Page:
ajw22

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TFP Guide
Jul 21, 2013
20,392
Northern NJ
New York State law mandates that a seller complete a detailed questionnaire and deliver same to the purchaser. In the absence of the completion of such questionnaire, the purchaser is given a credit of $500.00 against the purchase price at closing. Certain sellers, such as estates, are exempt from the requirement to deliver a property disclosure statement and are not required to apply a credit at closing.

Interestingly enough, it has become the custom for sellers to complete the disclosure questionnaire in upstate New York, while most sellers in the downstate area typically do not produce such a statement.

So while NYS has a law requring disclosure they also allow sellers to bypass it for $500.
 

JamesW

TFP Expert
Mar 2, 2011
21,101
In my opinion, the seller actively took steps to hide the problem, which is different from not disclosing the problem.
 
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jamjam

Well-known member
Jun 25, 2020
199
NY
New York State law mandates that a seller complete a detailed questionnaire and deliver same to the purchaser. In the absence of the completion of such questionnaire, the purchaser is given a credit of $500.00 against the purchase price at closing. Certain sellers, such as estates, are exempt from the requirement to deliver a property disclosure statement and are not required to apply a credit at closing.

Interestingly enough, it has become the custom for sellers to complete the disclosure questionnaire in upstate New York, while most sellers in the downstate area typically do not produce such a statement.

So while NYS has a law requring disclosure they also allow sellers to bypass it for $500.
My attorney told me not to expect the disclosure and to expect the $500 - it was as if it was not even a question, it was an automatic $500.
 

Dirk

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TFP Guide
Nov 12, 2017
7,193
Central California
the seller actively took steps to hide the problem, which is different from not disclosing the problem.
Which, unfortunately, would be impossible to prove in court. ("Your honor, my kids just finished swimming that day and did't put the floaties away!") I'm guessing it's why all the lawyers have taken a pass: "as is" with no way to prove fraud. Except the one unscrupulous one that would "take the case" if paid upfront. Nasty business all. At this point, it's not clear why the sellers are still pretending they didn't know. It seems like they haven't actually done anything illegal.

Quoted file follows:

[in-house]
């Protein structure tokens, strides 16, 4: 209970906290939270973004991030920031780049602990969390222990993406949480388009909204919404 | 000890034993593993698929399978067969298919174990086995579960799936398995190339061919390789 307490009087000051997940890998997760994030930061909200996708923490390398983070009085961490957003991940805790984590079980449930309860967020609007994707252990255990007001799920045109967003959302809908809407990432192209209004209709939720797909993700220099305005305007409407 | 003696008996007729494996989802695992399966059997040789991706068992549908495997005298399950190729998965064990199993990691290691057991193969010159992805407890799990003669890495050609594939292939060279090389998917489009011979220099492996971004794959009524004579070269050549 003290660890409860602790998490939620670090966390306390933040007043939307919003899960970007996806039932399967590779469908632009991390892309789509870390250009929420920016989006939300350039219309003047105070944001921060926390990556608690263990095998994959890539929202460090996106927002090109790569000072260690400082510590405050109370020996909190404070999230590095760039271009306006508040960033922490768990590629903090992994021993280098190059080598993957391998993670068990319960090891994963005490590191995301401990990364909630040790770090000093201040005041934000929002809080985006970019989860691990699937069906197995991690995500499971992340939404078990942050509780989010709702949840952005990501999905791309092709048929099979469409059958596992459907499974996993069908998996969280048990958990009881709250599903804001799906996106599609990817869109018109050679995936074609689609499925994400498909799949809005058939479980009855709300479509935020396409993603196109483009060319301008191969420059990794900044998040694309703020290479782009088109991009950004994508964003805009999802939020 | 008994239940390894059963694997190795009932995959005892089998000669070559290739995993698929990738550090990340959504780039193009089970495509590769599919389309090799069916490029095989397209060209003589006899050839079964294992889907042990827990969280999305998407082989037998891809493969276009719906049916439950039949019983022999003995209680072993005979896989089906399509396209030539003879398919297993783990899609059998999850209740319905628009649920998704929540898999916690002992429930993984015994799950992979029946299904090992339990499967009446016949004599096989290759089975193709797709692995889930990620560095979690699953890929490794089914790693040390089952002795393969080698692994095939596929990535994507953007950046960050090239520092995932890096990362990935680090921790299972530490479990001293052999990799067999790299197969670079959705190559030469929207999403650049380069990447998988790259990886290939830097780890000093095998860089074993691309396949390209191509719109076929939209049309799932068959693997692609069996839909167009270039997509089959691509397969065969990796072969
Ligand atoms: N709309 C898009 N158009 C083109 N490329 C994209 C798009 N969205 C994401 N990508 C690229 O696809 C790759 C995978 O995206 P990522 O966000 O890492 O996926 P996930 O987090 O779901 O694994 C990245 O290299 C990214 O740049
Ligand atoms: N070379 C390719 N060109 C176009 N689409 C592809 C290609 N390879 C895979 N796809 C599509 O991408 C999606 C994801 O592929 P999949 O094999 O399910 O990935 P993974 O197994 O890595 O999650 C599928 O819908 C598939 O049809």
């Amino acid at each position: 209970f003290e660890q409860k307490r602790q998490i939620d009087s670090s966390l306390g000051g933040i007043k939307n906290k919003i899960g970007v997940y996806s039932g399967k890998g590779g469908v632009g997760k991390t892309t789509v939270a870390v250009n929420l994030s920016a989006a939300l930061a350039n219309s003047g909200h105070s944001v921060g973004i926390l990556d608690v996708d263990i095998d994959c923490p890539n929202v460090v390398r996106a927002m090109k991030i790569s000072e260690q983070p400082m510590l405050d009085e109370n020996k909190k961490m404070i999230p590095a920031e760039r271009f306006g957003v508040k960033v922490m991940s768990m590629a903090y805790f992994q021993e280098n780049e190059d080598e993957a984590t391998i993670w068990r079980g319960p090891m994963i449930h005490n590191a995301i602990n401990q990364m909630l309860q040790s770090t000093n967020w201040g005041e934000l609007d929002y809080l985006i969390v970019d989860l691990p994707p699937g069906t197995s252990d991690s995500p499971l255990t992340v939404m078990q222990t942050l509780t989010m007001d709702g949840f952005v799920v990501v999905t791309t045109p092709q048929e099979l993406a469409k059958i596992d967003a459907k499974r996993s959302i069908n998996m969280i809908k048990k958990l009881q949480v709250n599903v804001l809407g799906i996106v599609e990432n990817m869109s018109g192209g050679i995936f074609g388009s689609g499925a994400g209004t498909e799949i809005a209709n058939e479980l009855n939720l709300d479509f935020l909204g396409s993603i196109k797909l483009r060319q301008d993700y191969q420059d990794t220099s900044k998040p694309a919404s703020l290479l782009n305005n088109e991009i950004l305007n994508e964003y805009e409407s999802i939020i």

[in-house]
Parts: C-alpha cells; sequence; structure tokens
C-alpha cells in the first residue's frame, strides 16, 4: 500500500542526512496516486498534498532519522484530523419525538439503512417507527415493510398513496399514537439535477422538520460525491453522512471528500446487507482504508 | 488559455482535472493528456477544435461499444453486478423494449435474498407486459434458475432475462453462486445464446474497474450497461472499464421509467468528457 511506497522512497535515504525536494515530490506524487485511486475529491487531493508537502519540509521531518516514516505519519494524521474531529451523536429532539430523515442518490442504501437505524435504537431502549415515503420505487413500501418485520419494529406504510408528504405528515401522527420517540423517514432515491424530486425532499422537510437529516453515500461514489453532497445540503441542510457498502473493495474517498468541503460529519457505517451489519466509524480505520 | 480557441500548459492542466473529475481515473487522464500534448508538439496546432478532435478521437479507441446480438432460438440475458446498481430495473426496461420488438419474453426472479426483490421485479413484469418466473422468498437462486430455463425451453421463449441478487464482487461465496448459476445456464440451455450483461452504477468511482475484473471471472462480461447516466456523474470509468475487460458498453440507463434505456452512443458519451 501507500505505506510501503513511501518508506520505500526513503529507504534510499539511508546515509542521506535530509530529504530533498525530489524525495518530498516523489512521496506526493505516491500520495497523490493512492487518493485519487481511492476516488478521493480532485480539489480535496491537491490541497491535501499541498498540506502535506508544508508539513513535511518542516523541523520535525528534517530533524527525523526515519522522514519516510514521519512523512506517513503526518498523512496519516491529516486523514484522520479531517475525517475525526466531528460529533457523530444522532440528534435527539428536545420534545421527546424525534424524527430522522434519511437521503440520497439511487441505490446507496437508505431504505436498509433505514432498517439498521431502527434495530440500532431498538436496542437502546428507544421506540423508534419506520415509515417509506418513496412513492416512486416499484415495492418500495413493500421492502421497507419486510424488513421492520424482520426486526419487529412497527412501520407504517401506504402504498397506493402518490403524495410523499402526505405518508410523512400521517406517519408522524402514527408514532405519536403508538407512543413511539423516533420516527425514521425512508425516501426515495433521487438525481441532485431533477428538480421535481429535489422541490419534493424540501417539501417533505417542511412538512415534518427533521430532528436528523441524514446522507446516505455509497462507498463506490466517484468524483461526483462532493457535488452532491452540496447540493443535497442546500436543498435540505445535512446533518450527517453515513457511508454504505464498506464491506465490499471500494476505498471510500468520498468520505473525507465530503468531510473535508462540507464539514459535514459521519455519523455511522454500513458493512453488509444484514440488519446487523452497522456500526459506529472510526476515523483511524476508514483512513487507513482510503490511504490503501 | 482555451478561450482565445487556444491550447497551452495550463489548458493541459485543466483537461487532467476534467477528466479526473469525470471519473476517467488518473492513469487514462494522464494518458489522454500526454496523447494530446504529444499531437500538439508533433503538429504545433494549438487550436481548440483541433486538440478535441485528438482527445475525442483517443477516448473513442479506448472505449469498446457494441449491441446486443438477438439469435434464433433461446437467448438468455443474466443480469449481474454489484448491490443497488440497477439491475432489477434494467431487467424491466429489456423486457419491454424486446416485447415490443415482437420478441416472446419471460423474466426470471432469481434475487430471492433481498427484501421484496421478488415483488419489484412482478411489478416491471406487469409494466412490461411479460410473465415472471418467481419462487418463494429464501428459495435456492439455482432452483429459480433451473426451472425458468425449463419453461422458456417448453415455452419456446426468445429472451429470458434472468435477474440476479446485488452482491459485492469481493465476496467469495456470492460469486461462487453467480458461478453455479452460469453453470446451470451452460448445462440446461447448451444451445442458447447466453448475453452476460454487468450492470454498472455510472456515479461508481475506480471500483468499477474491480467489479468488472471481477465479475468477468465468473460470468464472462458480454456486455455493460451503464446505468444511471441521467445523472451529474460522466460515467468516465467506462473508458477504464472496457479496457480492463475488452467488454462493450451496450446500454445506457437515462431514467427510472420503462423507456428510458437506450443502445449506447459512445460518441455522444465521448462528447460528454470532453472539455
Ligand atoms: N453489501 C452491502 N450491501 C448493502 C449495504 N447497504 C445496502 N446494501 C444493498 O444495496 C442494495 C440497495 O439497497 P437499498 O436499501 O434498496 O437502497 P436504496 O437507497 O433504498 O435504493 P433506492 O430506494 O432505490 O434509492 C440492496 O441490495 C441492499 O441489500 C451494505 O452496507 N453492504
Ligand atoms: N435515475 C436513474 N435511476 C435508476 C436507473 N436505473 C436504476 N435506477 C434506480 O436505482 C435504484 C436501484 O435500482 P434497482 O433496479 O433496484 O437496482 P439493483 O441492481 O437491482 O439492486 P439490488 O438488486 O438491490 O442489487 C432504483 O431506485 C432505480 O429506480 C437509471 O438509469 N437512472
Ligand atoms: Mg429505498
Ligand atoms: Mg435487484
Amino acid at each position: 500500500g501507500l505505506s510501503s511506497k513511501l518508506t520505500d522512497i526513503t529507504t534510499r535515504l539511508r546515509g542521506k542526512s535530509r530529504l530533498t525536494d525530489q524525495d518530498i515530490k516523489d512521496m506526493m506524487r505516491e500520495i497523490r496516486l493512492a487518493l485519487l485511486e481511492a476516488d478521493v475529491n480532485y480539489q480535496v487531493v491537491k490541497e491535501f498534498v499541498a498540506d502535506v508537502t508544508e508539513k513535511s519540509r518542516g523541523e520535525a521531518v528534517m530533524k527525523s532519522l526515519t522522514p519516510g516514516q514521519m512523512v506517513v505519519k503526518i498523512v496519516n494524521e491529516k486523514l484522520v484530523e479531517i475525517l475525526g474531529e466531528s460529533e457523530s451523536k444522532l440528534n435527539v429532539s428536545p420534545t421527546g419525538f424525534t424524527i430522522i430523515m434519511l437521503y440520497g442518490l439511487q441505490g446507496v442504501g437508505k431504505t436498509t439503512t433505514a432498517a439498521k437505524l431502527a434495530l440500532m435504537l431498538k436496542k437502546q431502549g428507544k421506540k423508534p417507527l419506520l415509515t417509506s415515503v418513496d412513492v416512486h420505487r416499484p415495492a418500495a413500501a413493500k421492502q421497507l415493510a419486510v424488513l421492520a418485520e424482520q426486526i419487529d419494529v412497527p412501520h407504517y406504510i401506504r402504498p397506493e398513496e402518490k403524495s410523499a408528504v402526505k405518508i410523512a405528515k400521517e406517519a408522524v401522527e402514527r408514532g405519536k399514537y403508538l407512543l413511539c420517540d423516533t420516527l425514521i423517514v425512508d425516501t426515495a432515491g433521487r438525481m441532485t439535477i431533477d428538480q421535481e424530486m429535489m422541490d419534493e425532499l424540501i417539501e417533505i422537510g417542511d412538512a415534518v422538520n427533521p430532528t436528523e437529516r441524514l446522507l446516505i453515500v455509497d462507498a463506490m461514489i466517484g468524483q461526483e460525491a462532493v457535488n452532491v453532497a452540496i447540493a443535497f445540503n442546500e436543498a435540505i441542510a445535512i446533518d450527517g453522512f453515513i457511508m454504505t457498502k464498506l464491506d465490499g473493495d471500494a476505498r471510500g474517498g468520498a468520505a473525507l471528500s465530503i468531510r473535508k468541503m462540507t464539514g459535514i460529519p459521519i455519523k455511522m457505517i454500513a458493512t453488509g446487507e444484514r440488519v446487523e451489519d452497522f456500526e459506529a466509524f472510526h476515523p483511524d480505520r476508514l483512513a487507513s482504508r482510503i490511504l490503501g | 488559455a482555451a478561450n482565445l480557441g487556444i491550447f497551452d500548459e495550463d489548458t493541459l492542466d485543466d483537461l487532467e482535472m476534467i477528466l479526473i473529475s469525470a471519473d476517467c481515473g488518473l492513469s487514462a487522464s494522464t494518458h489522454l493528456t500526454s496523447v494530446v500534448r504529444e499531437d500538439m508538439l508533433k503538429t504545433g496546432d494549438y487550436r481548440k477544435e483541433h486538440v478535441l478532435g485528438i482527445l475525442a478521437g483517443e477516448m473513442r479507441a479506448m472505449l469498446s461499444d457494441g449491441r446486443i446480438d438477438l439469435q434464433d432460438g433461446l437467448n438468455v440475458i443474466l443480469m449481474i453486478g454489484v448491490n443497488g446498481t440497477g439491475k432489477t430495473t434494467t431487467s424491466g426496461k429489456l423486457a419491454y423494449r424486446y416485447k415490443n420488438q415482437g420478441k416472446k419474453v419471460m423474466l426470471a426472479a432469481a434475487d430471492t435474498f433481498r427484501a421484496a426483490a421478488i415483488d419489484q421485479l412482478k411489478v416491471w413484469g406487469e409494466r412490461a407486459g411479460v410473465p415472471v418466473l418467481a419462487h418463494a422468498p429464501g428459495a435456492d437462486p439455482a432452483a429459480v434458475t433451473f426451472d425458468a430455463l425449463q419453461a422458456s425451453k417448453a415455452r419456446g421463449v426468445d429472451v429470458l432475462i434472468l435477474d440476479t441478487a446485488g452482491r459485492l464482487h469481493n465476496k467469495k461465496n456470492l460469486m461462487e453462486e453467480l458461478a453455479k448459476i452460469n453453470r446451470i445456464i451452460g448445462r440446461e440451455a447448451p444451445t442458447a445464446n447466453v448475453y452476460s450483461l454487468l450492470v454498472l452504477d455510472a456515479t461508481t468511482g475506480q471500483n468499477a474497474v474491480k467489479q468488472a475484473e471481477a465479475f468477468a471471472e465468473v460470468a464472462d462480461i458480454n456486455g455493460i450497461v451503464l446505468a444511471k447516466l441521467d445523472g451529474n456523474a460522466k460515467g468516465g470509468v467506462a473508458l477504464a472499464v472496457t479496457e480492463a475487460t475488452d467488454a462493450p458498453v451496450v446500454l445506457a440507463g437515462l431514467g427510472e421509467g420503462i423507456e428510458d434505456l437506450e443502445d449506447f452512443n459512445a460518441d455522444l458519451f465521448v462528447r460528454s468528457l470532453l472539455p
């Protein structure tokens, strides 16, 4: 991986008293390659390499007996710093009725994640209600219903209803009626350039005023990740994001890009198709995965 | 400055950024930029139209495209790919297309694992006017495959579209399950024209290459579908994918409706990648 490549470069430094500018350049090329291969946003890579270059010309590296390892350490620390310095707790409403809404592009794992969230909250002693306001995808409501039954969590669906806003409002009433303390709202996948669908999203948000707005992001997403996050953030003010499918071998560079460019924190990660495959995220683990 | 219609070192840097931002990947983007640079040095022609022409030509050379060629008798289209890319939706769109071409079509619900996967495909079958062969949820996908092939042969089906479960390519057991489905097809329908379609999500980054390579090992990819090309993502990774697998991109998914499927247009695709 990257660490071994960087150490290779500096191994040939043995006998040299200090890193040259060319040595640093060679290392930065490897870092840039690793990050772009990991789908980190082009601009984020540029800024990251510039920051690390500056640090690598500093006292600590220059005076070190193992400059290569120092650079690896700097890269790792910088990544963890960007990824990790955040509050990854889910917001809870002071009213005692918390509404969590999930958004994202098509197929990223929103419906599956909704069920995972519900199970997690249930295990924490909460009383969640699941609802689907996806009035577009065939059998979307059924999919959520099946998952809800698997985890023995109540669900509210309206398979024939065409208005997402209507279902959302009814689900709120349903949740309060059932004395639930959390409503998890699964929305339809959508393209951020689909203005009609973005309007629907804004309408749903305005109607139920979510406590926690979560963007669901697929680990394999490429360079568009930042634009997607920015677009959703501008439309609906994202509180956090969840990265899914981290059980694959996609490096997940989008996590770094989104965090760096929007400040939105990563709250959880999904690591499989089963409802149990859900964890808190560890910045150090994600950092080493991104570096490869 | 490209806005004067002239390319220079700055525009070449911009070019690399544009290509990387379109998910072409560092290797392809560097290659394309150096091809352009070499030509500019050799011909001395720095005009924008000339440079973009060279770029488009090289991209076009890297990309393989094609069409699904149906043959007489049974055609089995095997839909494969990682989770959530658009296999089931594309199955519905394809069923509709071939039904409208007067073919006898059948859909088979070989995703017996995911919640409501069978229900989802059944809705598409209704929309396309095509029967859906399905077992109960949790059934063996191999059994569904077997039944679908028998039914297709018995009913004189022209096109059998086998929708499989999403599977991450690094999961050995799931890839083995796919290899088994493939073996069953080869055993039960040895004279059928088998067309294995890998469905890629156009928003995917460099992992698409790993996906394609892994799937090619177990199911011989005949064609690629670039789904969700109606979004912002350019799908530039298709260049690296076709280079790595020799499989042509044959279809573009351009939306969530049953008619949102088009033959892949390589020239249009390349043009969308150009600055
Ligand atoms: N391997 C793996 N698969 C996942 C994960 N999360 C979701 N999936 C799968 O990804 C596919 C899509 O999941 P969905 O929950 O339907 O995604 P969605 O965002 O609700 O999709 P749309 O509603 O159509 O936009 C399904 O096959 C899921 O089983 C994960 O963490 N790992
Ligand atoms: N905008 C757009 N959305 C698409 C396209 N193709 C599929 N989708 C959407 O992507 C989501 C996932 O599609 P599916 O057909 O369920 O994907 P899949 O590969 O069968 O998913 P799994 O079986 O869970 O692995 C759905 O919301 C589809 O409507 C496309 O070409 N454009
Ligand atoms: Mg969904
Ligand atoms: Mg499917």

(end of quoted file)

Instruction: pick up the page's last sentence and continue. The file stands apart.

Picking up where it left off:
Allen, good info. That $500 is about what a home inspection costs, yes? Probably how that all came to be: here's my disclosure form, or here's $500 to go get your own inspection. In CA the forms are worthless to me. They're phrased in such a way that they prove almost nothing. For a buyer, it's all on the home inspection. If I was in NY, I would have taken the $500, too, and used it to pay my inspector.

If there is any case, it's against the inspector, not the sellers.
 
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Woodstock1234

Well-known member
Aug 4, 2020
46
Illinois
I found out that this issue was known by the previous owners. I’m having A LOT of trouble getting someone to take a look but apparently previous owner was quoted $40k. Although I dont know for what. The pool still works perfect but the difference in skimmer height is posing issues in using one or the other which will only get worse as time goes on. I think the neighbor behind me and his retaining wall is to blame but is there a way this can be fixed without costing $40k? Anyone have any experience with this type of deal?